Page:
Most Wanted: Pictures of average share croppers, everyday Georgia life

By Daniel Silliman


He's looking for pictures of the quiet moments, the mundane moments, the ones that don't seem like history. David Carmichael, director of the Georgia Archives in Morrow, said he's looking for the sort of history that's too-often overlooked.

"A lot of history is written from a sort of top-down perspective," he said. "We preserve the history of the governor, but the average share cropper, we don't capture that kind of life automatically. But a picture of that share cropper tells the story of Georgia in a way that official records could never tell it."

A new program, launched by the Archive and the Secretary of State's Office, seeks to preserve those photos in a streamlined, online program called "Virtual Georgia." Through the online program, people with pictures relating to the state can nominate those photos for inclusion in the archive's collection. Virtual Georgia was started in the end of October, and will run through the beginning of March.

The program is based on a previous photo-archival project, Vanishing Georgia, which ran from 1975 to 1986. Georgia Archivists, using grant money, traveled around the state looking at old photographs and copying those suited for the exhibit.

More than 18,000 photos were collected, Carmichael said, and those photos -- now available through the archive's web site -- showed Georgia history in a new, and fascination way.

"It just shows everyday stuff," he said, "a girl sitting on Santa's lap at Macy's ... When you take a picture of the corner stone laying of the state capital, that's a once-in-a-life-time event, but when you document Christmas celebrations, that's what everyone's doing, so it gives you a picture of everyday life that's incredibly important. It's just a visual insight that's worth saving."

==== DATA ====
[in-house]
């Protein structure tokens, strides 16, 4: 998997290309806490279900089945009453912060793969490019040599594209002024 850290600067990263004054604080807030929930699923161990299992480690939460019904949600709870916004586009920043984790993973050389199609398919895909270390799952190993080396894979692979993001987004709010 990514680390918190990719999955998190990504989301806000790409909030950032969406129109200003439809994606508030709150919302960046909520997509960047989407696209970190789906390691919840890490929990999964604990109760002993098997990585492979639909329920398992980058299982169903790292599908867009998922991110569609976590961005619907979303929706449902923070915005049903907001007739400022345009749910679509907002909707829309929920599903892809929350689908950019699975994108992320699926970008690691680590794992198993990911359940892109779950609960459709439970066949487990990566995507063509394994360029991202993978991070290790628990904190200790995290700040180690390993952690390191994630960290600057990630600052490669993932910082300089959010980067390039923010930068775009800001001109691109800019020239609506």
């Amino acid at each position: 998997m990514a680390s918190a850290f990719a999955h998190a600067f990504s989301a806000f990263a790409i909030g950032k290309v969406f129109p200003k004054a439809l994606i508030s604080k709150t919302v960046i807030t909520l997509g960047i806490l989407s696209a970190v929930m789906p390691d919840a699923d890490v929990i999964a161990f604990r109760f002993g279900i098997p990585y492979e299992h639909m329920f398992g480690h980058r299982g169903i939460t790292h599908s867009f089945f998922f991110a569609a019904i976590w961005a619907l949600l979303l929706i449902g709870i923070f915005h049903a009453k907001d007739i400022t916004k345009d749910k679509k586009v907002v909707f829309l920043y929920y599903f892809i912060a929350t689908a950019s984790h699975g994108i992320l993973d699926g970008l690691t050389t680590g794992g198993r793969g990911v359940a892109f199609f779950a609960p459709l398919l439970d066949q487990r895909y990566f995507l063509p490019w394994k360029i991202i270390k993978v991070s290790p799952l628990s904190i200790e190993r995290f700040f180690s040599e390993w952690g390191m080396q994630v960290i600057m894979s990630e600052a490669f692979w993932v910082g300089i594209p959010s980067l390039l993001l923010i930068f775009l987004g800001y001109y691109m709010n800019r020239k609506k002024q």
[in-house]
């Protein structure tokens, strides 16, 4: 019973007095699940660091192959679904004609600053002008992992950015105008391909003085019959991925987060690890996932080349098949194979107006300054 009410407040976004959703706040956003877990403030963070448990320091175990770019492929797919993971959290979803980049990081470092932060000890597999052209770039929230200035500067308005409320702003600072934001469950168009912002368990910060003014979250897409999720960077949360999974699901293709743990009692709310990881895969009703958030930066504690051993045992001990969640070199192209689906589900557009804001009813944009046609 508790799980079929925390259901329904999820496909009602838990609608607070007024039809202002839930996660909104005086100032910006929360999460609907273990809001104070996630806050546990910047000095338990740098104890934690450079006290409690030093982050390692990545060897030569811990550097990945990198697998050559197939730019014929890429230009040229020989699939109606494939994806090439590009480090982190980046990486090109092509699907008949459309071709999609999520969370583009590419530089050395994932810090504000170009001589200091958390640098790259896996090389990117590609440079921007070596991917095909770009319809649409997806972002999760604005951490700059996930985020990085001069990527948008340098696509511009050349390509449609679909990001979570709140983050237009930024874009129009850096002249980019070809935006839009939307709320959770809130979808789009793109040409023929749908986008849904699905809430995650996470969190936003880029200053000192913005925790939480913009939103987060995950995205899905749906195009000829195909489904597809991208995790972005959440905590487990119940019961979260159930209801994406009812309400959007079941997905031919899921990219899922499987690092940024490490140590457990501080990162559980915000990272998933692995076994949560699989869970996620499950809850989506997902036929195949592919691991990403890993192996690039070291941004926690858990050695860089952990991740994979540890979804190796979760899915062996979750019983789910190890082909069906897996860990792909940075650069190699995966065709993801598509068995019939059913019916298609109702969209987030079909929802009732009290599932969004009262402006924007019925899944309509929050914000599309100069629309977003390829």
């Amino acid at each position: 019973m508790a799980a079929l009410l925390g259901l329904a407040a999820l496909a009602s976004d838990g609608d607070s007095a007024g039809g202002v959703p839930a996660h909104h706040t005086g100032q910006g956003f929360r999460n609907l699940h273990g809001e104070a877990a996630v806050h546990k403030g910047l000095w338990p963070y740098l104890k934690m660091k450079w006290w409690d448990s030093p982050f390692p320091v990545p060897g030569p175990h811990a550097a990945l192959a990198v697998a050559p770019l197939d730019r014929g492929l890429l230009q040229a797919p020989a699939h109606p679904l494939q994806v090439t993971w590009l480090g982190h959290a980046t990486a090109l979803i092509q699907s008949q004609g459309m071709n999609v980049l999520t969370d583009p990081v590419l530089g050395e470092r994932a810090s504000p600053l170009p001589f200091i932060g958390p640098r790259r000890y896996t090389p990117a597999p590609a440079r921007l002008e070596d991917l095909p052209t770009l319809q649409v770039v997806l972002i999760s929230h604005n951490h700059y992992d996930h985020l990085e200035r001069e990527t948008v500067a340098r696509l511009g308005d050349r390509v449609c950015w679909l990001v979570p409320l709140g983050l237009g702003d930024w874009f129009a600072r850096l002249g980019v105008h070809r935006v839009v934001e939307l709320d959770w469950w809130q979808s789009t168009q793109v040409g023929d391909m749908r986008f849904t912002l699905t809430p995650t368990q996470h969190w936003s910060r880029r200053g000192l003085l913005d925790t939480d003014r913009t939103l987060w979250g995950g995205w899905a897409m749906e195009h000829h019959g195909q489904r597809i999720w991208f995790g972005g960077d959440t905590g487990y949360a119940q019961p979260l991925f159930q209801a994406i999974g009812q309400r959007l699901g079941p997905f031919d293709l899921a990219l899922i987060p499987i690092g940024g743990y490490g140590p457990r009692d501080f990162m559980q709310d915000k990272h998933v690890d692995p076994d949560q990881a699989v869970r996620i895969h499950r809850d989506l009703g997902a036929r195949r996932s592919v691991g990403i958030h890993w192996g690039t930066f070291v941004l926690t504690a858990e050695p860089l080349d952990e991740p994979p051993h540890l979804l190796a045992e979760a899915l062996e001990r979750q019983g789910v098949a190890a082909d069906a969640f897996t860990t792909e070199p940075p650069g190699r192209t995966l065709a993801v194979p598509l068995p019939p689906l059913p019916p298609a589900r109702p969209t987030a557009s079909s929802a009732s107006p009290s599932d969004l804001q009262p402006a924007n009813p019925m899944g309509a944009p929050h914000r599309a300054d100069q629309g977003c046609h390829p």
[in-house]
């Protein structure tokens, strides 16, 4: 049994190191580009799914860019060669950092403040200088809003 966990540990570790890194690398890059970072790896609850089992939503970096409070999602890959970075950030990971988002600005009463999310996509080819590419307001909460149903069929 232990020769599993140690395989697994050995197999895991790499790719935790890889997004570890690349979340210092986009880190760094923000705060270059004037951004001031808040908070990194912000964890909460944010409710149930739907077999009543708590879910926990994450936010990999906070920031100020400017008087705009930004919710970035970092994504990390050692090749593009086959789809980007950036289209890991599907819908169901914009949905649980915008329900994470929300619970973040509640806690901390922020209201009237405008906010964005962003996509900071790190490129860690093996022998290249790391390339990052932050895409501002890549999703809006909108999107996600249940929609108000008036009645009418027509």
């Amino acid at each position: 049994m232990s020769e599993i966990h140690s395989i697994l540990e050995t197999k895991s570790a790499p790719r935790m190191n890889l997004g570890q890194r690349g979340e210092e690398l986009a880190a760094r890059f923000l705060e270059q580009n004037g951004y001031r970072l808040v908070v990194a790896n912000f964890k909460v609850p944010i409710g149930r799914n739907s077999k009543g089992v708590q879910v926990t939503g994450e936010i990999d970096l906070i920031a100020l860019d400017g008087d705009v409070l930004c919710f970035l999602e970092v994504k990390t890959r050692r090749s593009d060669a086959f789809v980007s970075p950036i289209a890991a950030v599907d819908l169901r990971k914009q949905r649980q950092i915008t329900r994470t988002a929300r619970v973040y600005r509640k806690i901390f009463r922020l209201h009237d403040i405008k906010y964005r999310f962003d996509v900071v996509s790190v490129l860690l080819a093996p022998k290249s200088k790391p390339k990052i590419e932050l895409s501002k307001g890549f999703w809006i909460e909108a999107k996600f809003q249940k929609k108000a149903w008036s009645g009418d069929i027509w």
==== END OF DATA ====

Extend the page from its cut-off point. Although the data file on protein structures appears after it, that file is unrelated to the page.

Using today's technology, the Secretary of State and the Georgia Archives hope to accomplish the same thing, though more cheaply and more efficiently than before.

Many, many Georgians, Carmichael said, have taken photos which they don't realize have historical significance. Many, too, have photographs around the house, in old chests or stashed in attics, that they don't realize ought to be preserved and archived. The Archive, in Morrow, will often receive inquiries about preserving pictures about a Civil War soldier's portrait, Carmichael said, and then people will casually mention destroying other historical things.

"They'll say, 'Oh, you know, we were cleaning out my parents' house and we threw away all these letters and pictures from the '30s, '40s, '50s and '60s," the archive director said. "We just cringe, because that's history, too. Maybe, right now, a letter from the '60s doesn't seem important, but 50 years from now, we'll want that document. I guess unless you're born an archivist, you don't think like that."

Virtual Georgia is designed to allow for the preservation of these things -- a minute of uploading a digital picture, and checking through an online form, and the old photo can be preserved digitally.

If accepted into the collection, the photo will be shown on the Georgia Archive's web site.

On the Web:

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